Attractive and ordinary

Exhibition presents women in the oeuvre of European graphic artists of the 19th and 20th centuries

According to Roman author Pliny the Elder, who lived in the 1st century AD, the earliest painting known to mankind was done by a woman. Her name was Dibutades and she traced the lines of her sailor lover's shadow as thrown on the wall of her home. The female presence, this elusive and boundless energy occupying a distinct space in art, is now showcased in a way that is different from the Dibutades story, thanks to The Woman in the Oeuvre of European Graphic Artists of the 19th and 20th Centuries - an exhibition at the National Art Gallery “Square 500” in Sofia.

The female image, alluring and ordinary, is revealed as reflected in its own influence. The female spirit, as captured by the prints, is complex and meaningful, indistinguishable from the real one. What is more, women have always been a part of the institutions of the artistic world, constantly involved in the process - both as artists and models, muses stirring impulses and motives. Gender-related challenges and prejudices arose as a result of their presence. They were also obstructed from realising their calling.

The exhibition shows less-familiar, long-forgotten and even never-before-shown drawings from the foreign collection of the National Art Gallery. Building on the angelic nature of women's spiritual and corporeal power, during the examined period the concept of the female image was expanded with aspects like dark spontaneity and unbridled eroticism, vulgarity, narcissism and mystique. Simultaneously, artists started depicting more normal and real-life women, as they saw them on the streets or in the farm fields. Women in painting increasingly became a vast category of reflection, an abstract with a curious and complex humanising impact: sometimes incredibly dramatic and other times taking on unsuspected or simply rare forms of the beautiful, the peculiar, the admirable and the imagination-stirring.

The lithography representing a variation on the Liberty Leading the People painting by Eugene Delacroix reminds us of French poet Charles Baudelaire's description of the artist: “a volcanic crater artistically concealed beneath bouquets of flowers”. The several works from Francisco Goya's famous cycles Los caprichos and Los desastres de la guerra emanate a brutal, ominous and strange metaphysical power. The prints of Kathe Kollwitz, Jean-Louis Forain, Theophile Alexandre Steinlen, Paul Albert Besnard and Jean Jansem stand out with generalisations about the relevant historical period, including through personal experiences, values and social attitudes.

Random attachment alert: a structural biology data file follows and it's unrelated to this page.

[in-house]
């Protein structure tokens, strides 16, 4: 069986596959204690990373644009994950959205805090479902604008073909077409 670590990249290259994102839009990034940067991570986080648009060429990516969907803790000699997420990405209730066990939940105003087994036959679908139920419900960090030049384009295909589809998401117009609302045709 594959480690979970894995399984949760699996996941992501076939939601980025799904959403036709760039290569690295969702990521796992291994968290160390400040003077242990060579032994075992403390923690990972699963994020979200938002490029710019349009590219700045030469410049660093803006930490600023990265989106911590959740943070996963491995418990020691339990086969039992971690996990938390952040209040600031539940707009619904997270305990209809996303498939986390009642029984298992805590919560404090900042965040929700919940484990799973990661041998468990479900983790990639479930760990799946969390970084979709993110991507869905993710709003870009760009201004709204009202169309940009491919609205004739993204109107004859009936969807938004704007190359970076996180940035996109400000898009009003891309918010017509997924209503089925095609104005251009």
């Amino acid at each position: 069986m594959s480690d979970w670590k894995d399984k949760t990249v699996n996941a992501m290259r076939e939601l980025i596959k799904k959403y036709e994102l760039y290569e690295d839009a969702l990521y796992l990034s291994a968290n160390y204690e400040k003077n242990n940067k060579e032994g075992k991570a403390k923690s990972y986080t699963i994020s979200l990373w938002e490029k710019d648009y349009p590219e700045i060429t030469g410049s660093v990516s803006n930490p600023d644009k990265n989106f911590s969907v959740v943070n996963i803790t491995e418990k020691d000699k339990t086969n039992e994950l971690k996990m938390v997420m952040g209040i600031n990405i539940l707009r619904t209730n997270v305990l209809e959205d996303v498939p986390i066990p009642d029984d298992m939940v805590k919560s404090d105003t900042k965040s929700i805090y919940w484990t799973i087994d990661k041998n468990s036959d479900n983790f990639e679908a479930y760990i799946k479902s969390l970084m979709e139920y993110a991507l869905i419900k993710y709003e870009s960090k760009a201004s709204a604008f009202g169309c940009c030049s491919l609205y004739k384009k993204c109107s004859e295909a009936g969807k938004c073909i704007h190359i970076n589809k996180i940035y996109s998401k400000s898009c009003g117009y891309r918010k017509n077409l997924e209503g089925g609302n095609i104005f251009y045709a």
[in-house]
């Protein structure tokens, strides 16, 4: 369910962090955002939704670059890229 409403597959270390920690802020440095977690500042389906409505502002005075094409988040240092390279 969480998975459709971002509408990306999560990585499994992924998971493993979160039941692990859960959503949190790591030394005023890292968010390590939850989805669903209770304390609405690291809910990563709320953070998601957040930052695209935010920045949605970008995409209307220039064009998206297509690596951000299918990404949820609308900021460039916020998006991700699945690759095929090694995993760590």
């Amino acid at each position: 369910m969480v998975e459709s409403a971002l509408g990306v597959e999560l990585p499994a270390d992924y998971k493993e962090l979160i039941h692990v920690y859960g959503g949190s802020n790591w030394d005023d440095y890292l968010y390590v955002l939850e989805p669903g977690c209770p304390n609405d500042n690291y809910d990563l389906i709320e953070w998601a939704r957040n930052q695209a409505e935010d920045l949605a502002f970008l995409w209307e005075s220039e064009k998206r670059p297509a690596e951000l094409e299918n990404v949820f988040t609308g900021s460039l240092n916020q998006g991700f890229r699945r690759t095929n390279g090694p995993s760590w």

The women depicted by them are the ones who faced the hardest moments of their time: war, poverty, misery and homelessness, jobless husbands, slaving work, widowhood, sexual assault and seeing their children starve. Yet, even in their deepest despair, they kept providing support for others and fighting for their own survival. They are suffering, but not humiliated; subjected to violence, but not weak. The approach of a number of artists such as Pablo Picasso, Henri Matisse, Marc Chagall, Andre Derain, Raoul Dufy, Fernand Leger, Georges Rouault, Marcel Gromaire, Marino Marini and Fausto Pirandello is unusual and obviously different from the way women used to be depicted. They are known for innovative methods of presenting shapes, no matter how baffling to many of their contemporaries.

Naturally, some artists left their mark on the theme by also commenting on fundamental existential questions like faith, the prevailing intellectual paradigm, the dynamics between men and women, the problem of age, maturing and moral norms. Such a trend can be observed in the prints of Gabriele Mucchi, Jiri Anderle and Albin Brunovsky.

One of the goals of the exhibition is to juxtapose various artistic views, revealing their diversity and interconnectedness, as well as to remind the world of some serious highlights, including never-before-shown ones, from the National Art Gallery's print collection.

The exposition can be visited until 5 January 2020.

Similar articles